This is ReachMD, and you’re listening to COVID-19: On The Frontlines. Taken from a live webinar sponsored by Penn Medicine, this program features Dr. Ann Steiner, Clinical Professor of Obstetrics and Gynecology at Penn Medicine. Dr. Steiner reviews some key strategies to help patients maintain their breast health amid the COVID-19 pandemic. Here is Dr. Steiner now.
One that really got my attention is that I saw there’s been a 55% increase in alcohol sales across the United States in the month of March. So people are staying at home, they are stressed, they are increasingly isolated, and they may be self-medicating. I think we’ve all enjoyed a glass of wine with dinner, but maybe some people more than that. So we know that women who don’t drink compared to those who have 3 drinks a week have about a 15% increased risk of breast cancer, and this goes up by about 10% for every additional alcoholic beverage added per day. There is a dose-related response to alcohol intake even with very low amounts of alcohol consumed, so even 1 to 3 drinks a week can increase your risk ratio of breast cancer by 1.5. And even looking back at the Women’s Health Initiative, a study which is near and dear to all gynecologists, they did look at over 38,000 women and their alcohol intake, and they did see a modest increase in breast cancer, and it wasn’t associated with whether or not the breast cancers were estrogen receptor-positive or negative. It was pretty much across the board. So, until this point, about 2% of breast cancers in the United States were felt to be attributable to alcohol. In Italy, where more alcohol is consumed prior to COVID—maybe even more after—about 11% according to their data of breast cancers are associated with alcohol use. So I think this is probably, of all the modifiable risk factors, the one that we really need to keep an eye on for breast health.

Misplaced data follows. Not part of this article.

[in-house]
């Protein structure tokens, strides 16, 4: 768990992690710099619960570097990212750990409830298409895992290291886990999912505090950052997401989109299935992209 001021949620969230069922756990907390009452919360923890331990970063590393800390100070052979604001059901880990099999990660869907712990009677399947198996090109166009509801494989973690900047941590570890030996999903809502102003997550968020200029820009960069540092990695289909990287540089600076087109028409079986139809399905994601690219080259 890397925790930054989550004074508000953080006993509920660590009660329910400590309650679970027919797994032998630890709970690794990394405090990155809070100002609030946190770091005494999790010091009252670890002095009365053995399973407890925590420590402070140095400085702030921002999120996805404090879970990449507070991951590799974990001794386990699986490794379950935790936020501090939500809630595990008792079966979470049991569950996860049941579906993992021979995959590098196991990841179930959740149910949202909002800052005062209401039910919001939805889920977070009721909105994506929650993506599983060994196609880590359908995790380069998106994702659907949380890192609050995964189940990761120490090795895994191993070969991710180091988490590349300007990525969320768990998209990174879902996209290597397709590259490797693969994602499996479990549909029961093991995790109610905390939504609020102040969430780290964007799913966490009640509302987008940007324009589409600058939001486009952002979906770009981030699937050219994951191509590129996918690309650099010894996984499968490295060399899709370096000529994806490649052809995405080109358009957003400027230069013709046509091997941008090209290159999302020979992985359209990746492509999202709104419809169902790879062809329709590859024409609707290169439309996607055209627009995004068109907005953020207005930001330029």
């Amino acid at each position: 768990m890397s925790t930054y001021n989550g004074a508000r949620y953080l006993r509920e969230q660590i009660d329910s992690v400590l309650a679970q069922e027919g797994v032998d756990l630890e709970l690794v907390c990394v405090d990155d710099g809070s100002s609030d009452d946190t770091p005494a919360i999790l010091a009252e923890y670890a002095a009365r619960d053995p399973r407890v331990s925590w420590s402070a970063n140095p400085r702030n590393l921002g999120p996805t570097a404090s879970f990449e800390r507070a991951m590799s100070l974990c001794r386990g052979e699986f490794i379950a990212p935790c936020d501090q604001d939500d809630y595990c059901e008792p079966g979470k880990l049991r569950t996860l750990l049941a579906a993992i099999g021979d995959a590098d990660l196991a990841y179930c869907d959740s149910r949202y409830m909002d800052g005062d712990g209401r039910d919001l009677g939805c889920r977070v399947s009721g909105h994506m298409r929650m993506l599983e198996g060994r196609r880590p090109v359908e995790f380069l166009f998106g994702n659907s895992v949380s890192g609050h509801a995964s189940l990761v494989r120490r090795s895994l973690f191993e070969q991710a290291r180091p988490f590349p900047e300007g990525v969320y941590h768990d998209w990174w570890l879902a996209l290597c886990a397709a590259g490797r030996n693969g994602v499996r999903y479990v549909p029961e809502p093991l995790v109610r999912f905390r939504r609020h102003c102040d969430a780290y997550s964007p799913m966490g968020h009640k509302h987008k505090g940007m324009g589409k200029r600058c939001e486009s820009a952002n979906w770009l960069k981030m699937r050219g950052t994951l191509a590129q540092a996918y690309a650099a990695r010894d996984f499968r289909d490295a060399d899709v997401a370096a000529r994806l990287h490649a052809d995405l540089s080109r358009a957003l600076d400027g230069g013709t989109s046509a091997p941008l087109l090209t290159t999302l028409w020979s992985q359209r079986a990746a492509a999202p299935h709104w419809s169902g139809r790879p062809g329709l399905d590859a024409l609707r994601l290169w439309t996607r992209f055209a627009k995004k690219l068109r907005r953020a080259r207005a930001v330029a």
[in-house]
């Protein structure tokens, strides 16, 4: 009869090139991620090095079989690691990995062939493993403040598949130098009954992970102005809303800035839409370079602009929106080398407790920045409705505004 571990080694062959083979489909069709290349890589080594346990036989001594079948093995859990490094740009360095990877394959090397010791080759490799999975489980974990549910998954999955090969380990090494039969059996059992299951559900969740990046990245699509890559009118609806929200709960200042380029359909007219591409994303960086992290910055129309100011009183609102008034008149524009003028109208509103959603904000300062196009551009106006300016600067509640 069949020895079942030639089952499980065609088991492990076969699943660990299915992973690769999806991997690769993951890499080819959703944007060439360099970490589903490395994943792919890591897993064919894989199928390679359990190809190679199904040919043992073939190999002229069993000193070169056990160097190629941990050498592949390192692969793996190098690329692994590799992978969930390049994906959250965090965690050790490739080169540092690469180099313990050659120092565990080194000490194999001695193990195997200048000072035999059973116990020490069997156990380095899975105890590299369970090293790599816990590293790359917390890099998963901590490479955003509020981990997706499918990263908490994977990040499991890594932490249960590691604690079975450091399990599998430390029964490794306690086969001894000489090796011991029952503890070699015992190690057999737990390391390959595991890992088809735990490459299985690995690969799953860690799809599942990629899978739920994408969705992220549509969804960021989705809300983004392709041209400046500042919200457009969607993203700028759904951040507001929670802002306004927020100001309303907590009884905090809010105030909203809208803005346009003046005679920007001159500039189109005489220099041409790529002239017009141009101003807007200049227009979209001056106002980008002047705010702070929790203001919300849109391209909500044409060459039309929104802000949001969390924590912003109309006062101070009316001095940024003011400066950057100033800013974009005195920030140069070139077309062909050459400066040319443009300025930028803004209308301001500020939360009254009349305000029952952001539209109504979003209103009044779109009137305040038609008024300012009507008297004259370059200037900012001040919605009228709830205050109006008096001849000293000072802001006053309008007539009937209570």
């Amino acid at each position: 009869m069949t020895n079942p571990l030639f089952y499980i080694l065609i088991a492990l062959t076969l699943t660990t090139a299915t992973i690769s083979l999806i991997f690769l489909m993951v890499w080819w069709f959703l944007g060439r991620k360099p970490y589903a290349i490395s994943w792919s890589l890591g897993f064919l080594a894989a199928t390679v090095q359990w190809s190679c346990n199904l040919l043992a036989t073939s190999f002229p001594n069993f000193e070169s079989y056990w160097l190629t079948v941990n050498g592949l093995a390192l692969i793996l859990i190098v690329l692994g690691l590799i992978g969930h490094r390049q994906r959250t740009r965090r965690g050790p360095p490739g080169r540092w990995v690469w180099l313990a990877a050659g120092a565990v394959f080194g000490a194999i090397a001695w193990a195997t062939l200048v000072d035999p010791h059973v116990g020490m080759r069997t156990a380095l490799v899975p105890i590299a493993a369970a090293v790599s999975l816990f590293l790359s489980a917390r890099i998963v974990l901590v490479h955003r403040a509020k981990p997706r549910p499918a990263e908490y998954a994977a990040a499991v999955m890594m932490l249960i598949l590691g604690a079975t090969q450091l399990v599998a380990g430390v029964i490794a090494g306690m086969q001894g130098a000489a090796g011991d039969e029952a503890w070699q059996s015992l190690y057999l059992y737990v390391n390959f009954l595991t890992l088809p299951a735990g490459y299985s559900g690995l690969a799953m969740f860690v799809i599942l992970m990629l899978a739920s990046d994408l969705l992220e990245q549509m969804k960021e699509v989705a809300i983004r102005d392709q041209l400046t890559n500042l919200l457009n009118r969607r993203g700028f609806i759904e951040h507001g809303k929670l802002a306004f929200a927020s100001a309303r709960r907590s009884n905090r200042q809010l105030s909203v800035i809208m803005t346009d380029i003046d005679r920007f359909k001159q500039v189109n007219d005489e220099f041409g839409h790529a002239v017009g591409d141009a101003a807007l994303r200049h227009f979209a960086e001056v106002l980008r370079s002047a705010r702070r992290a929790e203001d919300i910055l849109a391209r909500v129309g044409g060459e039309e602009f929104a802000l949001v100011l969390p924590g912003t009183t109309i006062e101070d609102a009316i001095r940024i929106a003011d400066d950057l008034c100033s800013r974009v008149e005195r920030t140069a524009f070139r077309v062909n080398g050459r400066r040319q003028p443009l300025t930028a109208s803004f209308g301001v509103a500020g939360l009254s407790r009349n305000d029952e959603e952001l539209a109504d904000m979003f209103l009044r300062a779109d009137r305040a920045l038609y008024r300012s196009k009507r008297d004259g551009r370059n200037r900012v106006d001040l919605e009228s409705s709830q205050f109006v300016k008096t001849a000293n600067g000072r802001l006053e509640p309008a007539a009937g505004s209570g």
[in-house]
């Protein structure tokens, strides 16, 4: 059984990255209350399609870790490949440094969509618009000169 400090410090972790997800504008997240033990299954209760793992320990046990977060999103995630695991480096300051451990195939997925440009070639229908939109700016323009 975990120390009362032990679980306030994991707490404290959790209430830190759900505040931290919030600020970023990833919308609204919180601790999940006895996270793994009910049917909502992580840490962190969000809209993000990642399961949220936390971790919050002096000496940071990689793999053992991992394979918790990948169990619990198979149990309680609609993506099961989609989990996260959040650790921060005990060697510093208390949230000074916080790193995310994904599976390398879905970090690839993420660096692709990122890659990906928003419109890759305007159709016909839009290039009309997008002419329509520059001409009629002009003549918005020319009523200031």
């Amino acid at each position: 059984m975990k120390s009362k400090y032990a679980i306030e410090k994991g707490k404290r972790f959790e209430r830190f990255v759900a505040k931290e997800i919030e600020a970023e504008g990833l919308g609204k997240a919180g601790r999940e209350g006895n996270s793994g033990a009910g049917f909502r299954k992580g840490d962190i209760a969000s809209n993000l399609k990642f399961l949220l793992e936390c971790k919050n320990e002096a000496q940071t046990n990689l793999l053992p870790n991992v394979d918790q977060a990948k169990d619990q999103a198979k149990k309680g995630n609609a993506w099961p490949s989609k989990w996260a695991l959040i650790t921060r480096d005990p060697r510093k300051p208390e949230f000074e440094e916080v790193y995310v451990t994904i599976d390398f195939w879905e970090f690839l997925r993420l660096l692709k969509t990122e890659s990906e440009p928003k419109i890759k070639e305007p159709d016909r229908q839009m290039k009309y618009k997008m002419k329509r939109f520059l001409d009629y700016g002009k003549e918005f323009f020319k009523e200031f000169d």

But the other one goes back to the “Lockdown 15” and gaining weight, and there’s pretty good data that in postmenopausal women who have a body mass index greater than 30 who are considered obese, that there is an increased risk of breast cancer, and it’s associated with increasing BMI, but even—and, Julia, you can speak to this if it’s appropriate—there is a 5% absolute increased risk in mortality in women who are obese and have breast cancer, so it actually affects their survival.
So these are, of all the modifiable risks, the 2 that I think that women can keep in mind while they’re sheltering at home.
That was Dr. Ann Steiner from Penn Medicine. To access more episodes from COVID-19: On The Frontlines and to add your perspectives toward the fight against this global pandemic, visit us at ReachMD.com and Become Part of the Knowledge. Thank you for listening.